“They don’t understand that it was a crappy piece of land with nothing on it. You know, there were several hundred thousand people but other than that, it didn’t produce an economy. It couldn’t grow things, it didn’t have anything on it.”
You’ve probably heard BC NDP MLA Selina Robinson’s colonialist diatribe—an attempt to describe Palestine before 1948—by now.
But you may not have heard the full context, which is as problematic as the content: she said these words while trying to explain that the majority of “18-34 year-old people”—effectively, “kids these days”—are Holocaust deniers. Her contention was that if young people knew the history of the Holocaust, they, too, would grant Israel full impunity for its assault on Gaza, which the International Court of Justice has now ruled is plausibly genocide.
As a Jew who was in that age category on October 7, I can assure Robinson: we know about the Holocaust. We know about the horrors of ethno-nationalism and fascism. We know about genocide.
But it seems that we’ve drawn different lessons from that knowledge than she has.
I spent the last few months organizing against Israel’s ongoing violence with a group of Jews in Vancouver, largely through the organization Independent Jewish Voices. Our rallying cry—and that of Jews and Jewish organizations fighting for Palestinian lives around the world—is one that centres our collective memory of the Holocaust, not one that denies it.
It is a cry issued by Jewish Holocaust survivors and peace activists who recognized years ago what the state of Israel was doing in Palestine. It is a cry that seeks to universalize the lessons of the Holocaust rather than narrow them. It is a cry based on the unflinching belief that humanity can and must do better—not just for Jews, but for all people.
It is the insistence that never again means for anyone.
What was done to our relatives, our families, and our culture must not be allowed to happen again. But it would be disrespectful to the memory of all those lost to suggest that edict be limited to Jews: it must not happen again to anyone. Our people’s history of oppression isn’t a license to oppress, it’s a call to dedicate our lives to creating a world without oppression.
Robinson’s remarks were uniquely callous for a legislator who claims to represent a “progressive” party, but her rhetoric and her actions are part of a much broader campaign that weaponizes both antisemitism and the legacy of the Holocaust itself against those who would criticize Israel.
Gaza was first called an “open-air prison” by British politician David Cameron—far from a radical—in 2010, three years after the Israeli blockade took the form it still retains today. That has become a fairly common term in the years since, particularly among human rights organizations, but as the Jewish author Masha Gessen argued in the New Yorker in December, “prison” doesn’t quite capture the reality of Gaza, and it certainly doesn’t capture the violence of the last four months. A word from the horror in our collective memory does, though: ghetto. Gessen summed up what we are seeing now simply: “The ghetto is being liquidated.”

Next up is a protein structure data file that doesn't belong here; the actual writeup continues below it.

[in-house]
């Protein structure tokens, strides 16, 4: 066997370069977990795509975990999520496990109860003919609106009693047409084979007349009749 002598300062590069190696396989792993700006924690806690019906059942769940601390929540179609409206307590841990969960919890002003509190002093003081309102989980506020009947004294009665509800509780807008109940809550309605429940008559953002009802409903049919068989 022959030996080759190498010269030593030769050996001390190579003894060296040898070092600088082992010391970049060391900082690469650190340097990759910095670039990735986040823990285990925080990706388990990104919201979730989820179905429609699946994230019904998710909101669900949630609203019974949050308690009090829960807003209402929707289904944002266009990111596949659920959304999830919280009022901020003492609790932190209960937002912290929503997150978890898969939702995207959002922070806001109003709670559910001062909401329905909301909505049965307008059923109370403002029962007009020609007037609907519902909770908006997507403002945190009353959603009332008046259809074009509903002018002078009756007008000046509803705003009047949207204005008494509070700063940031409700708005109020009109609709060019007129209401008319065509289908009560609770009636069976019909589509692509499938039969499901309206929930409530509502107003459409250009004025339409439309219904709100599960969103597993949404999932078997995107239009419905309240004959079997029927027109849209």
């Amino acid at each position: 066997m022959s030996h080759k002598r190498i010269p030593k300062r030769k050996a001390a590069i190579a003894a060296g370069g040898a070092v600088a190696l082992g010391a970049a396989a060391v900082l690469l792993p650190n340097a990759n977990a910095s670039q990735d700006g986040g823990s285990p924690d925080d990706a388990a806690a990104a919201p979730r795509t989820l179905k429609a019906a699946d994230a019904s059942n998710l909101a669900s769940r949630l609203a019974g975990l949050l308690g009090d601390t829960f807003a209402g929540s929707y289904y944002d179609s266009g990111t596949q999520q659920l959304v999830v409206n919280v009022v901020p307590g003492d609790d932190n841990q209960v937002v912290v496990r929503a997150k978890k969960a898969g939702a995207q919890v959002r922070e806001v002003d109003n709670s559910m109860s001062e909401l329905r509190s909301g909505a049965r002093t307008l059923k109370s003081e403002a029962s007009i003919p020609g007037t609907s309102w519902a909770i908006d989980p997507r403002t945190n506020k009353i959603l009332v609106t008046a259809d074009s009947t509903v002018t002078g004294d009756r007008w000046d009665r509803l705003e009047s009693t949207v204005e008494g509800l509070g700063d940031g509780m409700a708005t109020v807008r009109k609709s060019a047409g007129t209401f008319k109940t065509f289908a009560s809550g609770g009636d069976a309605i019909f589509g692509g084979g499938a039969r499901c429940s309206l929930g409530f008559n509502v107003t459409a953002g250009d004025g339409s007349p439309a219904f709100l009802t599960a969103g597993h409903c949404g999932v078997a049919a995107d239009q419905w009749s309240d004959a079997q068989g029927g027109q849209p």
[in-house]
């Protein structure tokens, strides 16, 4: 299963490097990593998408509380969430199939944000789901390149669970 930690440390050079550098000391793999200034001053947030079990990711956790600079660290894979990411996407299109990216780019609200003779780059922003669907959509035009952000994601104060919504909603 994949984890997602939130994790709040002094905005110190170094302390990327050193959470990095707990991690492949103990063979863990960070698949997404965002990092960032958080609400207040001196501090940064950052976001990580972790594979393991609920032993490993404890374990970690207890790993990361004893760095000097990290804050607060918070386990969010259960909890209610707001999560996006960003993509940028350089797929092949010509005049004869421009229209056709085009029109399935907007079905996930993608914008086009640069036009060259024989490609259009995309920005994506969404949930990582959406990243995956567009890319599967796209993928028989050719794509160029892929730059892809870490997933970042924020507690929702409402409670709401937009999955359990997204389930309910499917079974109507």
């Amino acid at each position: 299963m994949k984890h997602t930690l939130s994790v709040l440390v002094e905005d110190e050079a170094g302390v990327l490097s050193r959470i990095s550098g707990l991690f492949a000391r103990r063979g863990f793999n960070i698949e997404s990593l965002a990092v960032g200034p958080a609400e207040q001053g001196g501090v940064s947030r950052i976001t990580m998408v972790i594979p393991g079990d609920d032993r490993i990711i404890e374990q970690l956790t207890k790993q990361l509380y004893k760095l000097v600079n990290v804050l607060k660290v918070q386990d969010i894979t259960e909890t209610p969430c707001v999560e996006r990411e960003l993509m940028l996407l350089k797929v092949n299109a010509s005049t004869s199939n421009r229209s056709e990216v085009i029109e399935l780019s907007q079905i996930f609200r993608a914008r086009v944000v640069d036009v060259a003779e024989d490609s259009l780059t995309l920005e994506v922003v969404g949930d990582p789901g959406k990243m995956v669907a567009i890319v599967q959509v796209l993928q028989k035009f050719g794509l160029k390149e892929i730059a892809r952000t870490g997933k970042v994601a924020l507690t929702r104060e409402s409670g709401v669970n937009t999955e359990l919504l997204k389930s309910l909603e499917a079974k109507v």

For writing these lines, Gessen was disinvited from an event where they were in line to receive the Hannah Arendt Prize for Political Thought. The Heinrich Böll Foundation, the award’s funders, chose to weaponize antisemitism and the legacy of the Holocaust—like Robinson—against a Jewish person descended from Holocaust survivors; a person who was trying to make the point that “to deliver on the promise of ‘Never Again,’ we have to constantly be checking to see if we are once again sliding into the darkness.”
Never again means for anyone.
Gessen’s well-argued comparison is crucially important, and becomes more and more indisputable by the day as Israeli horrors are documented by journalists in Palestine, Israel, and abroad (see, for example, the Israeli newspaper Haaretz’s recent reporting on the IDF-run Telegram channel “72 Virgins–Uncensored,” which is filled with dehumanizing videos of Israeli soldiers abusing the bodies of murdered Palestinians).
But Gessen’s blacklisting also demonstrates the danger that people like Robinson—along with lobby groups like the Centre for Israel and Jewish Affairs (CIJA), which rushed to Robinson’s defense following her removal from cabinet—pose. They are distorting the legacy of the Holocaust in an attempt to justify ongoing crimes that are far beyond the limits of what can be justified.
If there is an issue with our Holocaust education, it is not that it fails to convince young people that the Holocaust happened, but that it fails to teach about the conditions that led to the Holocaust, instead exceptionalizing it as a unique event, withdrawn from the realities of history. This exceptionalization both entrenches the differentiation of Jews as unique victims—ironically, a kind of antisemitism—and obscures the very warning signs that would allow us to stop another Holocaust before it’s too late.
Robinson’s removal from cabinet was a starting point for BC’s government. But it cannot be the endpoint: the lessons of the Holocaust demand not that we give Israel a blank check to commit genocide, but that we do everything we can to oppose its genocidal actions.
Nick Gottlieb is a climate writer based in northern BC and the author of the newsletter Sacred Headwaters. His work focuses on understanding the power dynamics driving today’s interrelated crises and exploring how they can be overcome. Follow him on Twitter @ngottliebphoto.